"Gas is a dangerous commodity and one who undertakes to control it must use a high amount of care to prevent its leaking. Accordingly, a supplier of gas is under a duty to exercise a higher degree of vigilance and caution than another may use in the ordinary affairs of life and business. This is so because of propane's highly explosive and dangerous character and the possibility that it may escape its proper containers. A gas company must make certain that its service pipes and fittings are not defective when installed upon the customer's premises, and it must maintain a system of inspection which will insure *912 reasonable promptness in the detection of leaks which may occur from the deterioration of the material of the pipes or from any other cause which may be known to the Defendant. The failure to take such precautions as a reasonable gas company would take under the same or similar circumstances, given the required standard of care set out above, is negligence."[4]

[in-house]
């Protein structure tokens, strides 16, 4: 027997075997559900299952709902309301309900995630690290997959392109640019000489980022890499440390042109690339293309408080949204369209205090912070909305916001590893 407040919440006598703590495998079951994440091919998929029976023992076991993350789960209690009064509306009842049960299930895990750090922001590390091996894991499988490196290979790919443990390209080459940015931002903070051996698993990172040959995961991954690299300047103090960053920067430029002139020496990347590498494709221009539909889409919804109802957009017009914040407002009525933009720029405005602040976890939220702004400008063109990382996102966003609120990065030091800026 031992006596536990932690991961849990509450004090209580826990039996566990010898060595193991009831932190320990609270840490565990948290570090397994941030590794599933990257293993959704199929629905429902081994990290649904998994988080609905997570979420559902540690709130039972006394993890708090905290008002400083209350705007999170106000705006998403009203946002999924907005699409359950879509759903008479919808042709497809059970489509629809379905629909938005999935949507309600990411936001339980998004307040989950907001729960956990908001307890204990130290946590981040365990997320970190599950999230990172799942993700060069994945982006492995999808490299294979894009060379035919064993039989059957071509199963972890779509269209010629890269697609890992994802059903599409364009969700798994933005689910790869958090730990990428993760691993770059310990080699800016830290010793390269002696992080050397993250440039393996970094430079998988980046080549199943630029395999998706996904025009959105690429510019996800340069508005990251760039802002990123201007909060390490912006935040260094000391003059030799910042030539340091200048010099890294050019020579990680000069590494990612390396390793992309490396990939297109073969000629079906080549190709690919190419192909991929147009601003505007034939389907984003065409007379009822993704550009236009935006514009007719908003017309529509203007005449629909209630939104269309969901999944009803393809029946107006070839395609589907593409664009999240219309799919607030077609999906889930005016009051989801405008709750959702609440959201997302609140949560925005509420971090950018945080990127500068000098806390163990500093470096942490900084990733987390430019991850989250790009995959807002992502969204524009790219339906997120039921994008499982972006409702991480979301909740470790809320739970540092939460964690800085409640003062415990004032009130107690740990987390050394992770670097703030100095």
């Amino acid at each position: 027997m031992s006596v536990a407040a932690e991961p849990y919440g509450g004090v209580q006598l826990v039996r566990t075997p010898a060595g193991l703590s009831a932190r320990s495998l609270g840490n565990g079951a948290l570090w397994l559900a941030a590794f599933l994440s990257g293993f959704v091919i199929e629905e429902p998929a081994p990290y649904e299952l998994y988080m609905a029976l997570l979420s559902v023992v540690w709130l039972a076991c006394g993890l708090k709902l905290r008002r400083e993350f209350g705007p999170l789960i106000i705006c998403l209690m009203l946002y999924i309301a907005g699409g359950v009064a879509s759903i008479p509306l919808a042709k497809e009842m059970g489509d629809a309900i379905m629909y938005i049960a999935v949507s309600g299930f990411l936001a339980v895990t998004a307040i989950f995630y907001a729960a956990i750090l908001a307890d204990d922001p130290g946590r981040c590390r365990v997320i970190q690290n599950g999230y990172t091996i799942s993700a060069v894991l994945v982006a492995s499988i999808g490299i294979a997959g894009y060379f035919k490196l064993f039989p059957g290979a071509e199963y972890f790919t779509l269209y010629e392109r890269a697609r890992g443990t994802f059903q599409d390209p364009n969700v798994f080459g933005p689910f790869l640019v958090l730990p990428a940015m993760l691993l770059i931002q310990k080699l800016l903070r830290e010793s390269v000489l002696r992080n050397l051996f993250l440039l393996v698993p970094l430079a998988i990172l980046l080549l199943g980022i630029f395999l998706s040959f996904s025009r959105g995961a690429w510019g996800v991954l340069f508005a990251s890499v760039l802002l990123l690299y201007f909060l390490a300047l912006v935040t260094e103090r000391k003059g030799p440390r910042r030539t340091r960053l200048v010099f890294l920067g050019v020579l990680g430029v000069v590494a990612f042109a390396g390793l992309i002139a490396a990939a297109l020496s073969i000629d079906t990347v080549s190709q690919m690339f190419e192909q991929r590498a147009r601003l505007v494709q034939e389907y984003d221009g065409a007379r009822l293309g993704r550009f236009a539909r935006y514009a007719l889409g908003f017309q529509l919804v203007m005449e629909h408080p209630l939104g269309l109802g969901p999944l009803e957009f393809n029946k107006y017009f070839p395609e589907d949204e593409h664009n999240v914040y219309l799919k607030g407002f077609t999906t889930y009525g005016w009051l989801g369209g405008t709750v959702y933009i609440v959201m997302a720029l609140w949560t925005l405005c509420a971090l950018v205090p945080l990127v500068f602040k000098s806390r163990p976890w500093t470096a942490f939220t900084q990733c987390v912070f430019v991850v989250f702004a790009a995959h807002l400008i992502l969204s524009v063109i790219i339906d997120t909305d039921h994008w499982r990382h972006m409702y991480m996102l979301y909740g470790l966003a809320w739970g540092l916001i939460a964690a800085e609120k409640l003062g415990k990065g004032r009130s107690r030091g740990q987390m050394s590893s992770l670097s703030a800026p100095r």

Although we are reversing the judgment, we will deal with this issue because it may guide the superior court as to further proceedings after the case is remanded.

Petrolane argues that the instruction imposes a higher duty of care on it than upon other persons in general.[5] Fickes, on the other hand, argues that the instruction is proper in that it was adopted, in a modified form, from our decision in Larman v. Kodiak Electric Association, 514 P.2d 1275 (Alaska 1973). The instruction is erroneous as written and should not be given in a new trial.